Why Students Should Stay Fit and Healthy During Isolation
Published on: January 23, 2021
Going to university is an opportunity for growing and learning, but for many students it also means freedom. Since it is often their first year away from home freshmen, in particular, can find their newfound independence overwhelming. This, coupled with the stress of studying lack of sleep often results in less than healthy lifestyles among students. Partying is one way for students to unwind and socialize, but there is always the risk of getting caught up in alcohol or drug abuse. Unfortunately, recent studies have shown that this situation is being made even worse due to Covid-19 isolation.
A study by the University of Saskatchewan has found that not only are the diets and activity levels of students getting worse but that they are also consuming more alcohol. The study was based on undergraduate and graduate students who had to take care of themselves instead of being able to rely on meal plans from their parents. It was found that in addition to drastically cutting back on vegetables they were also consuming a lot less meat and dairy. For many, the reason is back-to-back classes which don’t' leave a lot of time to prepare something healthy for breakfast or lunch. For others, convenience has become a top priority for meals. Just as concerning is the drop in activity levels for students, which means they are not getting enough exercise per week. Students sitting in front of their computer or laptop all day attending online classes are less likely to get up and move around like when they were attending physical classes.
One of the big concerns is that the new habits being formed by students during Covid-19 isolation can become very hard to break in the future. Many gyms are closed due to the pandemic and students who are stressed or demotivated are more likely to eat unhealthy foods instead of taking the time to prepare healthy meals. There are a couple of things that students can do to prevent themselves from falling into an unhealthy rut, though. One of the most important things to do is to stay active at home, which can be accomplished through household chores and cleaning. Whenever possible, students should take regular breaks and add physical activity to their daily routines. Maintaining a proper daily routine can also help with managing the stress of isolation.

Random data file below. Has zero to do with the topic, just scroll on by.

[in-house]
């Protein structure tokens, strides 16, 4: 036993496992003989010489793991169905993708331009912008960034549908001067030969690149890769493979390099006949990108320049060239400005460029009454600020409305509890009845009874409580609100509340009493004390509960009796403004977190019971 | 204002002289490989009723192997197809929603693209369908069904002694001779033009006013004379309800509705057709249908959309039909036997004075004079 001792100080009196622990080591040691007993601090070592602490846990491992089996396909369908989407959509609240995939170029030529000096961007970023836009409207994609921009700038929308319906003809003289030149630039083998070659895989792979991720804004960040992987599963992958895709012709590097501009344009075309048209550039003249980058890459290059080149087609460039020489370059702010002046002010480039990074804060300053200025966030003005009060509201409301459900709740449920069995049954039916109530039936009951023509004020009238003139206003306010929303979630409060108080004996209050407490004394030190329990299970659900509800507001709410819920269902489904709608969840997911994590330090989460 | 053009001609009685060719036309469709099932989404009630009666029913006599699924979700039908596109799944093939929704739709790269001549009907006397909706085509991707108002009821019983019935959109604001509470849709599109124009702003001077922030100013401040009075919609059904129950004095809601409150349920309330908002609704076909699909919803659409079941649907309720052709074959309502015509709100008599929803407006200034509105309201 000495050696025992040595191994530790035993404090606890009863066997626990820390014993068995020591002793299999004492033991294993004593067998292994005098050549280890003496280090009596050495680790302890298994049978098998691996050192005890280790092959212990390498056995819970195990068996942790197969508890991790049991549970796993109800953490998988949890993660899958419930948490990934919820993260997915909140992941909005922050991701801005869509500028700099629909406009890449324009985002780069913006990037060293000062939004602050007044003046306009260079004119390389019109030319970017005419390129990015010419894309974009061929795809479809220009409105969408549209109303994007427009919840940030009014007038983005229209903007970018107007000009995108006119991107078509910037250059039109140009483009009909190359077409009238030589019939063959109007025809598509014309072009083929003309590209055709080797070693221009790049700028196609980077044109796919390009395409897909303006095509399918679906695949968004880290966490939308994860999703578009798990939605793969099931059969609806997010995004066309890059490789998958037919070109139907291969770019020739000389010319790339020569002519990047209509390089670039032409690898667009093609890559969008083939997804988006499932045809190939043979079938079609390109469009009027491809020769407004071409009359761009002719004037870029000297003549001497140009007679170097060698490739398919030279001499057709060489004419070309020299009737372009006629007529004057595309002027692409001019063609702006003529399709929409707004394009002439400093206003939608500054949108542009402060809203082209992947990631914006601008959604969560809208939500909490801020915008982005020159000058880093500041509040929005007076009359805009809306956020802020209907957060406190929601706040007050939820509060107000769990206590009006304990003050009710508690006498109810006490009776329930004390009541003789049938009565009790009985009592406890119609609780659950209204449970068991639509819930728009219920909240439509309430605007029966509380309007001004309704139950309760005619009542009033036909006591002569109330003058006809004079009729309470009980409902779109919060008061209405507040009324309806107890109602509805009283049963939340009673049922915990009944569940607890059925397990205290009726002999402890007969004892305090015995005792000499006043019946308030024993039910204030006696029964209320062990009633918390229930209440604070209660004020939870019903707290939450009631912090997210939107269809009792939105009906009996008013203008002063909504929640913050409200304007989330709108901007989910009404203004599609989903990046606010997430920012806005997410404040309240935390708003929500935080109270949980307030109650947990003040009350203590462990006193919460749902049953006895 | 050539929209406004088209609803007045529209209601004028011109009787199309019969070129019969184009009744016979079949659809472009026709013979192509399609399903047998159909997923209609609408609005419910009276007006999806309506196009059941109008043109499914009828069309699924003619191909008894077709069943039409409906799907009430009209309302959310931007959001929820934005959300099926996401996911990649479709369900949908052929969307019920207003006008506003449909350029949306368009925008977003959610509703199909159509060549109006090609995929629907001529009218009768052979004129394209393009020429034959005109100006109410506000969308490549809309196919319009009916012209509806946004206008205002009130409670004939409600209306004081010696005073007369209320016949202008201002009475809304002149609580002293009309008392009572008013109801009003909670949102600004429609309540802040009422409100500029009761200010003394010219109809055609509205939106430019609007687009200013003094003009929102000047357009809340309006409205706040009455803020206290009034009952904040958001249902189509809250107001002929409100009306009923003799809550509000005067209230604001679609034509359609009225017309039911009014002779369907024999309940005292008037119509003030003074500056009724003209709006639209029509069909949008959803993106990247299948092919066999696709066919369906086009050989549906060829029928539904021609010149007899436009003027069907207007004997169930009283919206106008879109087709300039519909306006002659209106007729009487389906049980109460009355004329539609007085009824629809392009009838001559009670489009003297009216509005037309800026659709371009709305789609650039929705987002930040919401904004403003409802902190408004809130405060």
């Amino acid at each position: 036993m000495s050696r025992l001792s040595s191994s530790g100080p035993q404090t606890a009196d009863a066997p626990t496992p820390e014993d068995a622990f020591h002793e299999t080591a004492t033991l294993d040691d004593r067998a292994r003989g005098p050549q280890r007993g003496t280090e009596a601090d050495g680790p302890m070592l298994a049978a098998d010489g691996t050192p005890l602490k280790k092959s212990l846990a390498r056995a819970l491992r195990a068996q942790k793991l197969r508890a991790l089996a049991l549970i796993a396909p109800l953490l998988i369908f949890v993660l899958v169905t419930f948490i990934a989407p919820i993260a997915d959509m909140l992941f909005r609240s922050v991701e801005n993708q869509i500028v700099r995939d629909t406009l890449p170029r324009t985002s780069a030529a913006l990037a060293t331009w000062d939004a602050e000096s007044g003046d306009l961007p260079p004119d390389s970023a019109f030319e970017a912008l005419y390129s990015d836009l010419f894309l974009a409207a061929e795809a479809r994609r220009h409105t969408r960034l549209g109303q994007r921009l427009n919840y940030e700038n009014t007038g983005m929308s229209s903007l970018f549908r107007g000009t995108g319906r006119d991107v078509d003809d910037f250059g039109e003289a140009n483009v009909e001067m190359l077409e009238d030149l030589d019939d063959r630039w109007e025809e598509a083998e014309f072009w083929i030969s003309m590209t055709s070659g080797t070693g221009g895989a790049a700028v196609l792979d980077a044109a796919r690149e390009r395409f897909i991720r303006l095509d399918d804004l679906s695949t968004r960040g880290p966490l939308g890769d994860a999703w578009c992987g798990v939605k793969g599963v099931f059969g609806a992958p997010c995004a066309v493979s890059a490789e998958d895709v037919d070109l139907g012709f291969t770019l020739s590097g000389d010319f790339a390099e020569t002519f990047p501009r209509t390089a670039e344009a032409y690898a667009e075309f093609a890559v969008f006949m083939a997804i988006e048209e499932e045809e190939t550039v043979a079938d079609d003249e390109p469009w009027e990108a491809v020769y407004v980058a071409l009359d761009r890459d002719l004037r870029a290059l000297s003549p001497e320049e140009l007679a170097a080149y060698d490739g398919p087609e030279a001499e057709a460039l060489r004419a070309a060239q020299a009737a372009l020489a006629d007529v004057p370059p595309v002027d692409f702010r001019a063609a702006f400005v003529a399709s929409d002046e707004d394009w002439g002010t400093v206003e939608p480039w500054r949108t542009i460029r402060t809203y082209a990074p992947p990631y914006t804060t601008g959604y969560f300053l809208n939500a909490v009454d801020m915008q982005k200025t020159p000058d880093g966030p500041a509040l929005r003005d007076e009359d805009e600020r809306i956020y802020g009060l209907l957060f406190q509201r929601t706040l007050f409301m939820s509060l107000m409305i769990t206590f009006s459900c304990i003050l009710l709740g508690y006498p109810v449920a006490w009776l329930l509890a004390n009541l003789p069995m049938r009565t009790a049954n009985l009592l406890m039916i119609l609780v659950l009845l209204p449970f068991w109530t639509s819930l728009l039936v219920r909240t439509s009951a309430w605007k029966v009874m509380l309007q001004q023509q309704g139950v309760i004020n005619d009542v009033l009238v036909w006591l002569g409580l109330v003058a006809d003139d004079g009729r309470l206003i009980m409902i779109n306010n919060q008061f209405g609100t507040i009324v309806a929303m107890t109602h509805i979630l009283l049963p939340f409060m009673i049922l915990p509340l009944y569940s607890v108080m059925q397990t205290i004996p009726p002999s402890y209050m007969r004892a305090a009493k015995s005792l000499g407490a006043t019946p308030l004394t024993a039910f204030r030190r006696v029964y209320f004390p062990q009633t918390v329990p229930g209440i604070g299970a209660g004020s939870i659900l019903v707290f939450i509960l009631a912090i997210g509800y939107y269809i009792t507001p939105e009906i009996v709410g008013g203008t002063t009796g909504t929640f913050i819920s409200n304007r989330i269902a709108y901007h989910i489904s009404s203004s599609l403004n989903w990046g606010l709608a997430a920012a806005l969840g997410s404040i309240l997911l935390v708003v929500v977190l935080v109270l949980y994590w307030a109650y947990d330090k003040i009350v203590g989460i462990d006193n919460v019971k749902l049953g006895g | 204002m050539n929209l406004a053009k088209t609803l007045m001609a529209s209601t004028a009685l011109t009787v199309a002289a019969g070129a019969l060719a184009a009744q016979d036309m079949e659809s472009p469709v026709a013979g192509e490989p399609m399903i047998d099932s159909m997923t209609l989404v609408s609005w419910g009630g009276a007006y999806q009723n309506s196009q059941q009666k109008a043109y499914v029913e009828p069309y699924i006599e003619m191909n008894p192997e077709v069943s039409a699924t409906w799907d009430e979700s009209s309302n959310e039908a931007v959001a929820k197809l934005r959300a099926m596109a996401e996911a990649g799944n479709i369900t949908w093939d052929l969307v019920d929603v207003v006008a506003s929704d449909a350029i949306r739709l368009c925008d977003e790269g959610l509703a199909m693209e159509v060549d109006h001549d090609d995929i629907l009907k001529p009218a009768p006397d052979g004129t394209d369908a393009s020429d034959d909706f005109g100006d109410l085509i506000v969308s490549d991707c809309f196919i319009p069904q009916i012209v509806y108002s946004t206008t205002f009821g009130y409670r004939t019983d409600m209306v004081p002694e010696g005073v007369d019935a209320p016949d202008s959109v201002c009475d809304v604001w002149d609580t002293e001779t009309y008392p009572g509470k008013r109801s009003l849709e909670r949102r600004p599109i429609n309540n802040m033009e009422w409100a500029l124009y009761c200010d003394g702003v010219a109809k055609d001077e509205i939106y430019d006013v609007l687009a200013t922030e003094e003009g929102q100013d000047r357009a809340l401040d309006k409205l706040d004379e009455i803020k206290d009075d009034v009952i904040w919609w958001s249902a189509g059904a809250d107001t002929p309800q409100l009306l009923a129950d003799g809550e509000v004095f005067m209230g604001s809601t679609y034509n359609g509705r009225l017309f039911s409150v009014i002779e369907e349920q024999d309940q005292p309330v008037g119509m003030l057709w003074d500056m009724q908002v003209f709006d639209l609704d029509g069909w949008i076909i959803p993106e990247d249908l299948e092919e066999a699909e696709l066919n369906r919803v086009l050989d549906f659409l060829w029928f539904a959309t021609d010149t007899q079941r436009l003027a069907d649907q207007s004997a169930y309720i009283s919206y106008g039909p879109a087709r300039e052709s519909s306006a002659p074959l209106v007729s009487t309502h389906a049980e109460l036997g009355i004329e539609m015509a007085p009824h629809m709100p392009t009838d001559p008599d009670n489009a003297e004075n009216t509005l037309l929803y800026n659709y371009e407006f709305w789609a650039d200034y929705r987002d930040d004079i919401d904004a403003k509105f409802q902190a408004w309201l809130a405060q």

It is not unusual for students to eat more than what is healthy when distracted or rushed. Taking a break from the computer or phone while eating will make it easier to pay attention to the portions that are being consumed. The same goes for eating food or snacks straight from the bag or box. The World Health Organization has suggested using national food-based dietary guidelines for clarification on what constitutes healthy portions for adults.
Finally, students need to stay connected even during periods of isolation. Talking with loved ones can be good for your mental health and there are many programs and apps available that make it easier than ever to stay connected. News and social media on the other hand can be a big trigger for anxiety, so limiting exposure to these can also be good for the well-being of students. Many universities have moved their student counseling services online too, so students should take advantage of these if they are available.
The bottom line is that university can be stressful at the best of times and the Covid-19 pandemic has only increased the burden on students. By making a conscious effort to focus on their health and well-being students can ensure that they are mentally prepared for a time when they can return to campus safely.